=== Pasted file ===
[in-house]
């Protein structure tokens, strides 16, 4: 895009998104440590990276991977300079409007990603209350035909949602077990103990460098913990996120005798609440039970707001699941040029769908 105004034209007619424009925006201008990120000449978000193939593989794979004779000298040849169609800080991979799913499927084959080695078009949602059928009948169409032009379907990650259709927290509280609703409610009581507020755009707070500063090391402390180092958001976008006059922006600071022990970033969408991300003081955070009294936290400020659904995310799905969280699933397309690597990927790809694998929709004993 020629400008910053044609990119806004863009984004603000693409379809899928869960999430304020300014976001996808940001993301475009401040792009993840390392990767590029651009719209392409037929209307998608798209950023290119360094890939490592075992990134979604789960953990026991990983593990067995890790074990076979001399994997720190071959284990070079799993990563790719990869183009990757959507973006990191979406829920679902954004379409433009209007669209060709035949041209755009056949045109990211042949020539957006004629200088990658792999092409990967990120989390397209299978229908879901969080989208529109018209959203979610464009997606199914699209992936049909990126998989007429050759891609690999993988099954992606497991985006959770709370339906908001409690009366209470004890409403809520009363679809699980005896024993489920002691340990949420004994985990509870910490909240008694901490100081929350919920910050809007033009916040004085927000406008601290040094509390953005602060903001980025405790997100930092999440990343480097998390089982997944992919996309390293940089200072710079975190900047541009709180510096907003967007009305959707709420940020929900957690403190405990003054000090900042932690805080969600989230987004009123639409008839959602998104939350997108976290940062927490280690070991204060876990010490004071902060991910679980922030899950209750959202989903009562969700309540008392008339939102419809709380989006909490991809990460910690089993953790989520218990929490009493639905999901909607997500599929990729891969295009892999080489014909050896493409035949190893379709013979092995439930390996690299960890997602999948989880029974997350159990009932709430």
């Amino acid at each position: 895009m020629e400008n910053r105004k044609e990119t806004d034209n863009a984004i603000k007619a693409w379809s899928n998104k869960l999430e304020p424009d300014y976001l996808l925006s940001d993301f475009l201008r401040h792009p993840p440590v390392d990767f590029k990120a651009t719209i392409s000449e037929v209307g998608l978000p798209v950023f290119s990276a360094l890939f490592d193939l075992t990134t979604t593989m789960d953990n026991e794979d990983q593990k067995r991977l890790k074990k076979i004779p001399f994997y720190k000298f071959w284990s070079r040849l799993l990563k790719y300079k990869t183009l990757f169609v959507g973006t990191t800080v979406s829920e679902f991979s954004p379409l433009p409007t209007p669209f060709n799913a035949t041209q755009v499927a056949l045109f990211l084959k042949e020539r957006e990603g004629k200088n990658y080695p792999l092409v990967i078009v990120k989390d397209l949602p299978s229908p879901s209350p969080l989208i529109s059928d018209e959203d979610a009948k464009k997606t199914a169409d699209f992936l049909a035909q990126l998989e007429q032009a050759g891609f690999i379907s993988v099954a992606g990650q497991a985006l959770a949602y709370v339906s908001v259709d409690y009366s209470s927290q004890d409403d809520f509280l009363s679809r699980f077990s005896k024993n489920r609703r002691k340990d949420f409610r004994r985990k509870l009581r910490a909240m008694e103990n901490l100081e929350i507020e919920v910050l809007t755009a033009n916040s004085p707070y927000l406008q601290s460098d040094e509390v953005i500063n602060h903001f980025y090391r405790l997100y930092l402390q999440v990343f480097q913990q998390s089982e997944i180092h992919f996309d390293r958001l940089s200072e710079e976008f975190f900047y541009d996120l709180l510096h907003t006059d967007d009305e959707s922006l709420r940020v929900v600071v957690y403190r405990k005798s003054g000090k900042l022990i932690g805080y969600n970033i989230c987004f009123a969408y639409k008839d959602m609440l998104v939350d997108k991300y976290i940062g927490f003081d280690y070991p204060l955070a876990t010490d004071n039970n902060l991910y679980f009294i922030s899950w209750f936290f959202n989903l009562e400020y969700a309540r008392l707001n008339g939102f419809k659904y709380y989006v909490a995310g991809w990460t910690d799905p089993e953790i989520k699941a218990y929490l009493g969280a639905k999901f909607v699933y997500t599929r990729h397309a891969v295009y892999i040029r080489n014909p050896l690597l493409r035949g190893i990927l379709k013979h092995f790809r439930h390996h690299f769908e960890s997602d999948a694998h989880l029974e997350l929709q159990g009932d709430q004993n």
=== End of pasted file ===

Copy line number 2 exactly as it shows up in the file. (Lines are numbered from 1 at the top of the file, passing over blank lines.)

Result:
């Protein structure tokens, strides 16, 4: 895009998104440590990276991977300079409007990603209350035909949602077990103990460098913990996120005798609440039970707001699941040029769908 105004034209007619424009925006201008990120000449978000193939593989794979004779000298040849169609800080991979799913499927084959080695078009949602059928009948169409032009379907990650259709927290509280609703409610009581507020755009707070500063090391402390180092958001976008006059922006600071022990970033969408991300003081955070009294936290400020659904995310799905969280699933397309690597990927790809694998929709004993 020629400008910053044609990119806004863009984004603000693409379809899928869960999430304020300014976001996808940001993301475009401040792009993840390392990767590029651009719209392409037929209307998608798209950023290119360094890939490592075992990134979604789960953990026991990983593990067995890790074990076979001399994997720190071959284990070079799993990563790719990869183009990757959507973006990191979406829920679902954004379409433009209007669209060709035949041209755009056949045109990211042949020539957006004629200088990658792999092409990967990120989390397209299978229908879901969080989208529109018209959203979610464009997606199914699209992936049909990126998989007429050759891609690999993988099954992606497991985006959770709370339906908001409690009366209470004890409403809520009363679809699980005896024993489920002691340990949420004994985990509870910490909240008694901490100081929350919920910050809007033009916040004085927000406008601290040094509390953005602060903001980025405790997100930092999440990343480097998390089982997944992919996309390293940089200072710079975190900047541009709180510096907003967007009305959707709420940020929900957690403190405990003054000090900042932690805080969600989230987004009123639409008839959602998104939350997108976290940062927490280690070991204060876990010490004071902060991910679980922030899950209750959202989903009562969700309540008392008339939102419809709380989006909490991809990460910690089993953790989520218990929490009493639905999901909607997500599929990729891969295009892999080489014909050896493409035949190893379709013979092995439930390996690299960890997602999948989880029974997350159990009932709430």